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Ford Oz posts $87.2m loss

Incoming: Ford hopes this month's new Falcon will re-ignite large-car sales.

Ford Australia slips further into the red with an after-tax loss $87.2 million

Ford logo12 May 2008


FORD Australia has announced a net after-tax loss of $87.2 million for 2007, a year in which Australians purchased a record of 1,049,982 new vehicles.

Ford announced the bad news after 4pm on Friday (May 9) in a bid to minimise media coverage, in the same way that Holden revealed its $146.56 million loss for 2006.

While Holden won’t reveal its 2007 financial results until June, the Ford result is more than double what the company lost in 2006 ($40.3 million) and comes as a result of a year-on-year decline in sales of 6894 vehicles.

The Ford Motor Company of Australia’s net revenue from the sale of 108,071 vehicles in 2007 was $3.3 billion, while Ford’s market share shrank from 11.9 per cent in 2006 to 10.3 per cent last year.

 center imageFrom top: Focus, Mondeo and Ranger.

Just as Holden’s 2006 loss, which followed a similar loss in 2005 ($144.6m), was attributable both to slower sales and the cost of developing its billion-dollar VE Commodore, Ford’s 2007 loss is also at least partly due to its investment in the new FG Falcon.

Ford also invested heavily in research and development facilities in Geelong and at the company's Proving Ground in Lara during 2007, as well as in upgraded manufacturing processes in preparation for production of the Focus from 2011.

“Ford Australia experienced a challenging year in 2007, with the ongoing transition of our product mix contributing to lower sales volume and market share,” said Ford Australia President, Bill Osborne.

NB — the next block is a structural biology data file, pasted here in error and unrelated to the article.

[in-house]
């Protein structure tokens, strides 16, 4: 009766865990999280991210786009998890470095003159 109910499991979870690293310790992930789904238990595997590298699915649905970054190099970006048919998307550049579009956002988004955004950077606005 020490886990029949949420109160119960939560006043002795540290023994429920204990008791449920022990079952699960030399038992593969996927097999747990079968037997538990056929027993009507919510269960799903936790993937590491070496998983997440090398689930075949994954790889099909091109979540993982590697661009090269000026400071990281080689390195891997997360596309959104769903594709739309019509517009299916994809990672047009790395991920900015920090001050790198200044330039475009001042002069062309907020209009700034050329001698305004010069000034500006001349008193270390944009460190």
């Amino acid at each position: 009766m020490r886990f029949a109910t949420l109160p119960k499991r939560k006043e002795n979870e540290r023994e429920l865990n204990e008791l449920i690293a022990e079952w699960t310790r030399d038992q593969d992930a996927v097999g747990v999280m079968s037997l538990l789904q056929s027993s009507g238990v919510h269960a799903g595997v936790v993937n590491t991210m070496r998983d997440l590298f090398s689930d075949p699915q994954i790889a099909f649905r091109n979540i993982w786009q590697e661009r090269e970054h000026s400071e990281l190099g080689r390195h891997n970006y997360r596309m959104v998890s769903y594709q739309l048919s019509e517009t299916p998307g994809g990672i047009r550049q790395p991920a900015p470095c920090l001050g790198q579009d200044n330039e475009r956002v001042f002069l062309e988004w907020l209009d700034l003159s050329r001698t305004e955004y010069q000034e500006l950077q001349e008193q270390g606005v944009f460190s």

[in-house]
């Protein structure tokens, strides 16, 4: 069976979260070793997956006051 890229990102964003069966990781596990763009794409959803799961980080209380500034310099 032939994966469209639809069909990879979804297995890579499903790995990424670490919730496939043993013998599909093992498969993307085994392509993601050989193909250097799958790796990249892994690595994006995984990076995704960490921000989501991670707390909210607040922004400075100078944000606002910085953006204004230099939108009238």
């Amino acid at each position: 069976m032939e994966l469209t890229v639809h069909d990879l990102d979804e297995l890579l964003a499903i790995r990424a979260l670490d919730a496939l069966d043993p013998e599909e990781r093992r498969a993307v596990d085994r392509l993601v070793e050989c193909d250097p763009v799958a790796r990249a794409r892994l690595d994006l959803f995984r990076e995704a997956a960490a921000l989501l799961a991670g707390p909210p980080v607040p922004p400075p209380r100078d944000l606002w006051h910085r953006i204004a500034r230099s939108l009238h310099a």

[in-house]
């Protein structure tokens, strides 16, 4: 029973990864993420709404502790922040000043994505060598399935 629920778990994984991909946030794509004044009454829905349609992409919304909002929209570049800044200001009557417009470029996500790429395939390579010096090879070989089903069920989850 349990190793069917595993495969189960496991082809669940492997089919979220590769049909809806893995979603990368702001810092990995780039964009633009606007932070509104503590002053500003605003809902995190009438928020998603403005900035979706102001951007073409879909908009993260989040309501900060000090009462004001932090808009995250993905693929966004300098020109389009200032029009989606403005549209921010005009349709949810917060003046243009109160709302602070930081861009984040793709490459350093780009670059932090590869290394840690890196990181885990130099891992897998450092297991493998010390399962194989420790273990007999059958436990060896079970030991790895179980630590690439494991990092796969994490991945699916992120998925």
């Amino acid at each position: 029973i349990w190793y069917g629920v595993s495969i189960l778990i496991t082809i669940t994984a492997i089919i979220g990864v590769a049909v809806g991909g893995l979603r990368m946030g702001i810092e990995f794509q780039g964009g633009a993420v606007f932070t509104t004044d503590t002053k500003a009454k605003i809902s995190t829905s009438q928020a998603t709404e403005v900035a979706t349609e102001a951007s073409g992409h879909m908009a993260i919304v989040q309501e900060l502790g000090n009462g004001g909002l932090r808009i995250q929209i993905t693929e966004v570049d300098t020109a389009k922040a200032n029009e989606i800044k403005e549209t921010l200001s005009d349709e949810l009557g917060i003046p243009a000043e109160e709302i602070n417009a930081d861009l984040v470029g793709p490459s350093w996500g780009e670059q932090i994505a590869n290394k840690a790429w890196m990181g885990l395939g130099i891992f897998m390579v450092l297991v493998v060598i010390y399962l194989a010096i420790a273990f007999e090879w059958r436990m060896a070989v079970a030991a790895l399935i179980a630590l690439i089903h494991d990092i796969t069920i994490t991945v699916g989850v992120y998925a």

“We continued to make significant investments in our facilities that will help secure the long-term future of Ford in Australia. These will further establish our business as a centre of automotive design and engineering excellence in the development of class-leading vehicles for Australia and overseas markets,” said Mr Osborne.

Ford’s two best-selling models, the Falcon and Territory, maintained their positions as the nation’s second best selling large-car and the best-selling SUV respectively – despite significant sales downturns for both models.

Territory sales of 17,290 (down from 18,364 in 2006) equated to 23.2 per cent of the medium SUV segment – down from 29.9 per cent in 2006. Falcon sales of 33,941 (down from 42,390 in 2006) equated to 25.5 per cent of the large-car segment – down from 32.6 per cent in 2006.

The launch of at least five new imported models was not enough to compensate for the decreased popularity of Ford’s two volume-selling homegrown models.

“The enhancement of the Ford portfolio through the arrival of Ranger, Fiesta XR4, Focus turbo-diesel, Mondeo and Focus Coupe-Cabriolet has created the most impressive Ford line-up in recent history,” said Mr Osborne.

“The arrival of the all-new FG Falcon in May will further boost our showroom appeal. Combined with the strategic decisions we are implementing to produce small cars in Australia and access global engine technologies, our strong vehicle line-up sees Ford better positioned than ever before to maximise opportunities associated with changing consumer buying patterns.”

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